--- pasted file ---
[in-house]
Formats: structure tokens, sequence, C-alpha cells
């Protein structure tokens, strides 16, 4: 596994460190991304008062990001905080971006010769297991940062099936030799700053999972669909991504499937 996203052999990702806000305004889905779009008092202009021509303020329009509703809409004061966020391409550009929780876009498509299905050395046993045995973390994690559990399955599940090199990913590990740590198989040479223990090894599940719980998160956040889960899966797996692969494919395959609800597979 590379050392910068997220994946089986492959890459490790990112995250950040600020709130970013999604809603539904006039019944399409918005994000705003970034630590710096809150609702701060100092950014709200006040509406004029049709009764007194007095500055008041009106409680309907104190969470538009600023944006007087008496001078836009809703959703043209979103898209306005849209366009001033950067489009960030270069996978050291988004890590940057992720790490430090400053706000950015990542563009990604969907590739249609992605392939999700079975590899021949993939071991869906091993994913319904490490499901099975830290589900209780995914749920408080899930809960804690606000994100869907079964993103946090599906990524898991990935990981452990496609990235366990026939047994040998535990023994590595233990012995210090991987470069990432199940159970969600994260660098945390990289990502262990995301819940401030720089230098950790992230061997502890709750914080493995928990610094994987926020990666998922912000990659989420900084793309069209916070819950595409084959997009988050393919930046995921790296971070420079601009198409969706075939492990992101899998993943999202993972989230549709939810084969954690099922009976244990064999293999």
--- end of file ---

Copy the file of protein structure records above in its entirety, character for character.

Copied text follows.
[in-house]
Formats: structure tokens, sequence, C-alpha cells
């Protein structure tokens, strides 16, 4: 596994460190991304008062990001905080971006010769297991940062099936030799700053999972669909991504499937 996203052999990702806000305004889905779009008092202009021509303020329009509703809409004061966020391409550009929780876009498509299905050395046993045995973390994690559990399955599940090199990913590990740590198989040479223990090894599940719980998160956040889960899966797996692969494919395959609800597979 590379050392910068997220994946089986492959890459490790990112995250950040600020709130970013999604809603539904006039019944399409918005994000705003970034630590710096809150609702701060100092950014709200006040509406004029049709009764007194007095500055008041009106409680309907104190969470538009600023944006007087008496001078836009809703959703043209979103898209306005849209366009001033950067489009960030270069996978050291988004890590940057992720790490430090400053706000950015990542563009990604969907590739249609992605392939999700079975590899021949993939071991869906091993994913319904490490499901099975830290589900209780995914749920408080899930809960804690606000994100869907079964993103946090599906990524898991990935990981452990496609990235366990026939047994040998535990023994590595233990012995210090991987470069990432199940159970969600994260660098945390990289990502262990995301819940401030720089230098950790992230061997502890709750914080493995928990610094994987926020990666998922912000990659989420900084793309069209916070819950595409084959997009988050393919930046995921790296971070420079601009198409969706075939492990992101899998993943999202993972989230549709939810084969954690099922009976244990064999293999």